My point is that traditional notions of culpability are not entirely accurate in compatibilism.

DBT argues in some respects that "because the child did not choose to be abused, they did not choose to become a child abuser therefore they do not deserve whatever it is we do to child abusers."

I argue that it does not matter why he is a child abuser. All that matters is that in this moment now, they are a child abuser. It does not in one iota change the fact that they must be made to no longer be a child abuser or not have access to abuse children.

The only thing that knowledge of why the abuser abused children does is informs how to remedy the situation of future abuse. It does not impact that the situation needs remedy.
 

The AntiChris

Senior Member
Joined
Mar 22, 2002
Messages
689
Location
UK
Basic Beliefs
Positive Atheist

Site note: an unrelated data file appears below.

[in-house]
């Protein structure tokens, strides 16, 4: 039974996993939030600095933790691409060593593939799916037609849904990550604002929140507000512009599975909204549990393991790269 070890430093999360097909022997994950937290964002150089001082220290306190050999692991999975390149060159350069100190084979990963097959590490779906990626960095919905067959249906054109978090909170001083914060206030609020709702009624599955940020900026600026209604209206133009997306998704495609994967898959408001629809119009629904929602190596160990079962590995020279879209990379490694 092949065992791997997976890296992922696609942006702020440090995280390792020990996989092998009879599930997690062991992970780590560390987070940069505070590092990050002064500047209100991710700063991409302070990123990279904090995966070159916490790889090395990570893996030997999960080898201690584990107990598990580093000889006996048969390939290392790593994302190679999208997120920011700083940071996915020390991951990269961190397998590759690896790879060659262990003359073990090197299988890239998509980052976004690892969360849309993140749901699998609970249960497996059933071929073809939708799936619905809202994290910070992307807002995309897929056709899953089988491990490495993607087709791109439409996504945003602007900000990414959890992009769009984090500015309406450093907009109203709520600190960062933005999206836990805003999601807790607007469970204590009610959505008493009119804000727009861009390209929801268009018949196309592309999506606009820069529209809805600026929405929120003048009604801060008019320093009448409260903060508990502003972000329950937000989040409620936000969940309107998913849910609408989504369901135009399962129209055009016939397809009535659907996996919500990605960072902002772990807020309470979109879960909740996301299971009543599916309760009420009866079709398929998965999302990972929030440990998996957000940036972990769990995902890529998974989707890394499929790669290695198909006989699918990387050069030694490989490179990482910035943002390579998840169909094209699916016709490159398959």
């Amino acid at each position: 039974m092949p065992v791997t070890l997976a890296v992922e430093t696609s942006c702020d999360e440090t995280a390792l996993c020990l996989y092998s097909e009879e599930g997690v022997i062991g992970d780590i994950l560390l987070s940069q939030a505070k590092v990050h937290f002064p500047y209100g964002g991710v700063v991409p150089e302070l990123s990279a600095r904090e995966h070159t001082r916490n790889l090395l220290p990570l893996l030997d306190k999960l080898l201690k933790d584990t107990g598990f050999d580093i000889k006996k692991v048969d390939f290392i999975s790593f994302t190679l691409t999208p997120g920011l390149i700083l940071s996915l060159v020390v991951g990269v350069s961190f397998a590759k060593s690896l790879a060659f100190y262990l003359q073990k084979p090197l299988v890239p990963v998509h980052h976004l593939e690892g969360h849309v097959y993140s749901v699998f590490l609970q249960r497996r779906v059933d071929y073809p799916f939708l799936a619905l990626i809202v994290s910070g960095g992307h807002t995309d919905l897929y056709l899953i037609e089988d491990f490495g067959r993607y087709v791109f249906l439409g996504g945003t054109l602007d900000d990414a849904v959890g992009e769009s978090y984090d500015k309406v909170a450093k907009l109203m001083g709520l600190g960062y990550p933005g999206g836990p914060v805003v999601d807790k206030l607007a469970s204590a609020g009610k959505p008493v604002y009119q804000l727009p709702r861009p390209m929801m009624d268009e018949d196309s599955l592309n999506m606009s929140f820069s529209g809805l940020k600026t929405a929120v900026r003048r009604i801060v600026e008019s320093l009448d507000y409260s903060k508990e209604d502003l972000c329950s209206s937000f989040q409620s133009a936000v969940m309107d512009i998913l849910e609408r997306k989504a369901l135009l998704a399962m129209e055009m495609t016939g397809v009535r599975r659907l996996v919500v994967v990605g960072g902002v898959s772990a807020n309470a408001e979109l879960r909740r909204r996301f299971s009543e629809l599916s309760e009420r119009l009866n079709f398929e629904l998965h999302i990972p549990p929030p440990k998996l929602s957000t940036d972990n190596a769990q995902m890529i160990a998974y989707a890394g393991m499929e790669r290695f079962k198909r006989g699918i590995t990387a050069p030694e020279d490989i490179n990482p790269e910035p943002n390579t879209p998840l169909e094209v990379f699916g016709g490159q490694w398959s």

The compatibilist might say because those are influences that are “outside” of the person,
No they wouldn't. I explained this to you in post #876:

The AntiChris said:
A compatibilist would not say "because those are influences that are 'outside' of the person". A compatibilist would point out that certain influences are morally significant and some aren't. Morally significant influences are ones that we take into account, for instance, when determining the degree to which an agent may be held responsible (morally or legally) for an action (or inaction).

But of course you ignored it.
I would say morally significant influences are ones which we take into account when determining additional responsible parties.